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    7 Ways to Promote Good Sportsmanship

    Tennis phenom, Coco Gauff has quite the following as a result of her incredible tennis skills on the court.

    After losing at the U.S. Open to Naomi Osaka, a tearful Coco headed to the locker room when something amazing happened. Osaka approached Coco, hugged her and asked her to do the interview normally reserved for the winner with her. Coco insisted that she shouldn’t because she would cry. Osaka responded, “No, you’re good. Look, you are amazing.” 

    Coco joined Osaka in spite of the tears. When Osaka spoke she addressed Coco’s parents, telling them that they raised an amazing player. She said she recalled seeing them in the same training facility and that she thought it was really incredible that both of them had made it this far, again reiterating that she thought Coco was amazing. All of this came from the number one female tennis player in the world.

    A winner graciously sharing the limelight with her opponent was a powerful moment on so many levels.

    Perhaps parents and players alike could follow Osaka’s lead: playing hard, leaving it all on the court or the field and practicing humility whether you are the winner or not.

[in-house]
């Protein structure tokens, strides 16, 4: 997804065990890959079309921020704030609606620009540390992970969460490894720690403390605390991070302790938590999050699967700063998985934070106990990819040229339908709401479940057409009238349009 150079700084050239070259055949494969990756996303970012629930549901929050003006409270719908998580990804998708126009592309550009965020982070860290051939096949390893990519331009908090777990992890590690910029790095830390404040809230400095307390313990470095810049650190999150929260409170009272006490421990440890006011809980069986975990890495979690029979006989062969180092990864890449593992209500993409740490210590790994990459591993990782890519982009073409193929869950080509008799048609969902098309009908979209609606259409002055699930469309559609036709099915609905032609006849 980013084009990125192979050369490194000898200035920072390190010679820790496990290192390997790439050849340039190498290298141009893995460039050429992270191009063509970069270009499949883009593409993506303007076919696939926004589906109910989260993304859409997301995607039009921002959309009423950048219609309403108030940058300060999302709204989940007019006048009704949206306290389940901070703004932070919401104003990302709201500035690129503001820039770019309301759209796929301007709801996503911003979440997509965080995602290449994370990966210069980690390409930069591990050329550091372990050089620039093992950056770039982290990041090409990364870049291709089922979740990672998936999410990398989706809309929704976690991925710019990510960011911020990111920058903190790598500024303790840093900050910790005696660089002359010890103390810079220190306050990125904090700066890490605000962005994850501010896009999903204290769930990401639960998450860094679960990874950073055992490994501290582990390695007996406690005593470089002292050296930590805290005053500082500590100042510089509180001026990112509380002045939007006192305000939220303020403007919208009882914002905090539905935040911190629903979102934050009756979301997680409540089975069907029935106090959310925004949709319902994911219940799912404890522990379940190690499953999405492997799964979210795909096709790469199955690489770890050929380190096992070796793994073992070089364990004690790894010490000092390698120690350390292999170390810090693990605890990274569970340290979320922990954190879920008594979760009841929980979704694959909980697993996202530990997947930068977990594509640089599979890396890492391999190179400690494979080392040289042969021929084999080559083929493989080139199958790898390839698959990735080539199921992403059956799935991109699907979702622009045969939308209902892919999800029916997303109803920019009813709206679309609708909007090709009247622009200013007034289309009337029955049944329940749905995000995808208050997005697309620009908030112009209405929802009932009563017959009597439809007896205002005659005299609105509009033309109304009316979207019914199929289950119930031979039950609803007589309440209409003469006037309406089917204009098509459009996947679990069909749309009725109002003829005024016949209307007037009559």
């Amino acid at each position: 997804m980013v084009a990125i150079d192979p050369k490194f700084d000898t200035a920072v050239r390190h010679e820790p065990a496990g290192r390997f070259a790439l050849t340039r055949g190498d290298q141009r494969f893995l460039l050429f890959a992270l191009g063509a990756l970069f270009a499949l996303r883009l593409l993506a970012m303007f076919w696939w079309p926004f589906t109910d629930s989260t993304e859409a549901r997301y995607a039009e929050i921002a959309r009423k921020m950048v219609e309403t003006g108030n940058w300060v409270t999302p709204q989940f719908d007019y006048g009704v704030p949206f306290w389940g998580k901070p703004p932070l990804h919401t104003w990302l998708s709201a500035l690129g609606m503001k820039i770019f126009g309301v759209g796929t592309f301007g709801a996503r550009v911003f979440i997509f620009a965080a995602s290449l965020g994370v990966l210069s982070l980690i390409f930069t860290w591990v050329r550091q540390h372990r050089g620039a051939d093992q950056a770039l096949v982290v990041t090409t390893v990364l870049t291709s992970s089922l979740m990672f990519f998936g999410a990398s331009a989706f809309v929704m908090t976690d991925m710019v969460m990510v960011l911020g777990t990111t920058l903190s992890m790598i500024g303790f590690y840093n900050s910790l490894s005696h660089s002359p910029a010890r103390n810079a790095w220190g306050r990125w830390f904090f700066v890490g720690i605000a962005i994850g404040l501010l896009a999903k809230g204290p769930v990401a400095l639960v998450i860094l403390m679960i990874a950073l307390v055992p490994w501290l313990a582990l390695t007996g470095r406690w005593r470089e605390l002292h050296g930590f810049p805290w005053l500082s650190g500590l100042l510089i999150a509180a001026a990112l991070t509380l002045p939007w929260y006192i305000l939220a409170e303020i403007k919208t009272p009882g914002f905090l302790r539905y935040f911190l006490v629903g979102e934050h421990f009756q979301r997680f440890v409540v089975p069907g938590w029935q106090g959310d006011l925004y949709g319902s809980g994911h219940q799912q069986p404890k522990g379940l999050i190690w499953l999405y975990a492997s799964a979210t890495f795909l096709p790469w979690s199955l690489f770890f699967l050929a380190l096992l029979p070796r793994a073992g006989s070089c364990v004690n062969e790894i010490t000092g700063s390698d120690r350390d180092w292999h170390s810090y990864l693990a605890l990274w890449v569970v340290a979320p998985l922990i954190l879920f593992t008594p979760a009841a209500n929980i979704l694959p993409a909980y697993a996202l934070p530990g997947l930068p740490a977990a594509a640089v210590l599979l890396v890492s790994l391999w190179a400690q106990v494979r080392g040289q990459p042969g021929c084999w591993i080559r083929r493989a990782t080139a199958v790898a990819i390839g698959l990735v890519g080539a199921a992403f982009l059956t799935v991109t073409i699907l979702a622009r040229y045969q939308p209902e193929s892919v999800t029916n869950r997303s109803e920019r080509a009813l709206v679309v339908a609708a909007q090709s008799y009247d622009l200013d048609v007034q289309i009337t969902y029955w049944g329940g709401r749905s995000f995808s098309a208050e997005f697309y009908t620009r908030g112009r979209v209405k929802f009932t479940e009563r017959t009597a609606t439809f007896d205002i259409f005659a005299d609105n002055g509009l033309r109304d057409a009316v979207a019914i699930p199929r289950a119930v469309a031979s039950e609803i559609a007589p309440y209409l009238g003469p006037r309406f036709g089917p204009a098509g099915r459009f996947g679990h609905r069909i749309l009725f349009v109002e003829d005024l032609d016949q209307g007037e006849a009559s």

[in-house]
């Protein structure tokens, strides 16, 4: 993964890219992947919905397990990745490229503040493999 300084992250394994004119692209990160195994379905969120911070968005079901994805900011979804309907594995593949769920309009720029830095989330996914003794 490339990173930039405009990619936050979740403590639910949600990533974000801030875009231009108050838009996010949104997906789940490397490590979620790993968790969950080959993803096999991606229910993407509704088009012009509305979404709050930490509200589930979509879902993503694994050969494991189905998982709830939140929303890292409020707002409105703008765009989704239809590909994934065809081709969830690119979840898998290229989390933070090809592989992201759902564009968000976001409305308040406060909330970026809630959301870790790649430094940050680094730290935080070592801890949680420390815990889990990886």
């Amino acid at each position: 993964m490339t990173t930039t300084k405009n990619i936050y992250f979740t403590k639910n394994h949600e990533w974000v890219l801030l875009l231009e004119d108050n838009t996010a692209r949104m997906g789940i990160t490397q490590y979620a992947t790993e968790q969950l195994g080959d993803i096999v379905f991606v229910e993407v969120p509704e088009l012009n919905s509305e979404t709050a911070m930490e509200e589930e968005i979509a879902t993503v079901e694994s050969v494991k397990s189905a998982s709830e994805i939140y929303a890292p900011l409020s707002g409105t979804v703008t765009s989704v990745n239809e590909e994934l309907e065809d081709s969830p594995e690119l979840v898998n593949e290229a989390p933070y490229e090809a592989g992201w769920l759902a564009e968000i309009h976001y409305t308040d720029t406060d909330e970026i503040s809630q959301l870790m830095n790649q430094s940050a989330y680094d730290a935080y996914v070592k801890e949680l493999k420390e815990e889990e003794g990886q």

You can encourage great sportsmanship by intentionally teaching your kids what it looks like. Here are a few ideas to get you started:

    • Bring your best to the game. Be as prepared as possible and give it your all.
    • Discuss what being a gracious winner looks like and how to accept loss without being a sore loser.
    • Talk about what good sportsmanship looks like during the game - playing clean and fair, helping opposing team members up, not bullying, and shaking hands at the end of the game regardless of whether you win or lose.
    • Avoid letting others’ behavior dictate how you behave.
    • Teach your child to learn from their mistakes versus sulking.
    • Discuss the importance of following instructions.
    • Talk about what it means to be a team player, even if you are the best player on the team.

    It's so easy to get caught up in the game when your kids are playing. But remember - your kids either follow your lead or are dying from embarrassment because you are that parent. Consider these things as you sit on the sidelines: 

    • They have a coach. Let their coach do his/her job.
    • Avoid arguing with the coaches or referees.
    • Be respectful of the other team regardless of their ability.
    • Keep your perspective. Regardless of the sport you are watching, these are kids, and even the college students are still in their teens. Most of them will not go on to play professional sports. They play for the love of the sport.

    Someone once said, “Sports don’t build character, they reveal it.” 

    Osaka’s gracious behavior was not a fluke. It is something she learned over time and has exemplified on more than one occasion. Although Osaka was the winner, she left her opponent feeling good about herself. That’s the sign of someone who has their ego in check and understands the impact of their behavior on others. Modeling great sportsmanship and character will teach your child skills they can use on and off the field.